Unemployment is a hot topic only exacerbated by the COVID-19 pandemic. Perusing the Pioneer Institute’s MA IRS DataDiscovery database reveals many interesting trends about unemployment benefits in New England.
In 2018, MA gave out over $1.11 billion in unemployment benefits, more than double the amount given in CT, the state with the second-highest dollar amount of unemployment. Benefits given in RI, ME, VT and NH are also a small percentage of the benefits given in CT.
This is unsurprising, given MA, CT and RI have the highest maximum weekly benefit in New England.
Benefits are calculated similarly across all the six states: wages are averaged over a base period, which is usually two to three of the quarters in which the most was earned out of the past five quarters. That figure is divided by the number of weeks benefits would be received, which is usually somewhere between 22 and 26. However, all six states that make up New England have different maximum weekly benefits.
As of 2021, MA and CT again come out on top with their max weekly benefit, capping unemployment payments at $823 and $698 respectively. This makes sense considering their relatively higher costs of living.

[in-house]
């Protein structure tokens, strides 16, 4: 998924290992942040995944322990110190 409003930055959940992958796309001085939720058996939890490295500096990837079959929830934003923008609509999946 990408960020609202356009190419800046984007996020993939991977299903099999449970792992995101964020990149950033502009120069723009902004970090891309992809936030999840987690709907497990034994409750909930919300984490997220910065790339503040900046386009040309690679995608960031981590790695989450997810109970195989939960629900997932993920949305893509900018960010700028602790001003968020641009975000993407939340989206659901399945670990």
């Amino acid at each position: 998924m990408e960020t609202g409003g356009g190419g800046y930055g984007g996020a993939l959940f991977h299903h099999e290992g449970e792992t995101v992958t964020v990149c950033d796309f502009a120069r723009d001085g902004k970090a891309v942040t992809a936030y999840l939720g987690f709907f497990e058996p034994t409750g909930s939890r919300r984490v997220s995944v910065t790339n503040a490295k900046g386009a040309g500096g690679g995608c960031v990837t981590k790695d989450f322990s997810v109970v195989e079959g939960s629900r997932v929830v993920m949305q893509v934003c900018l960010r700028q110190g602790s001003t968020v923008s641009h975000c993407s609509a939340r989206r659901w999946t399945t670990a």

Because of this, it is also unsurprising that MA and CT have some of the highest portion of their taxpayers claiming unemployment benefits, 35% and 29%, respectively in 2018. While there may be other factors contributing to the high unemployment claims in these states, the high maximum weekly benefits certainly play a role.
However, it’s striking that RI actually has the highest portion of its taxpayers claiming unemployment benefits: 43%. RI sits behind MA and CT for total given in unemployment and max weekly benefit, but still has about 10% more of its taxpayers receiving unemployment. This is also odd considering the percentage of working-age residents (ages 18-65) in RI is not that much different than the rest of New England.
One final thing to note is that the distribution of unemployment benefits by income bracket for all New England states appears bell-shaped, meaning those in the middle class generally receive more in unemployment benefits than those in the lower or upper classes. This makes sense, since benefits are calculated based on pre-layoff income, which will be higher for those in middle income than lower income.
It will be interesting to see how unemployment trends change once 2020 and 2021 data becomes available.
Isabel Wagner is a Roger Perry Government Transparency Intern at the Pioneer Institute. She is currently studying Political Science and Economics at Boston College.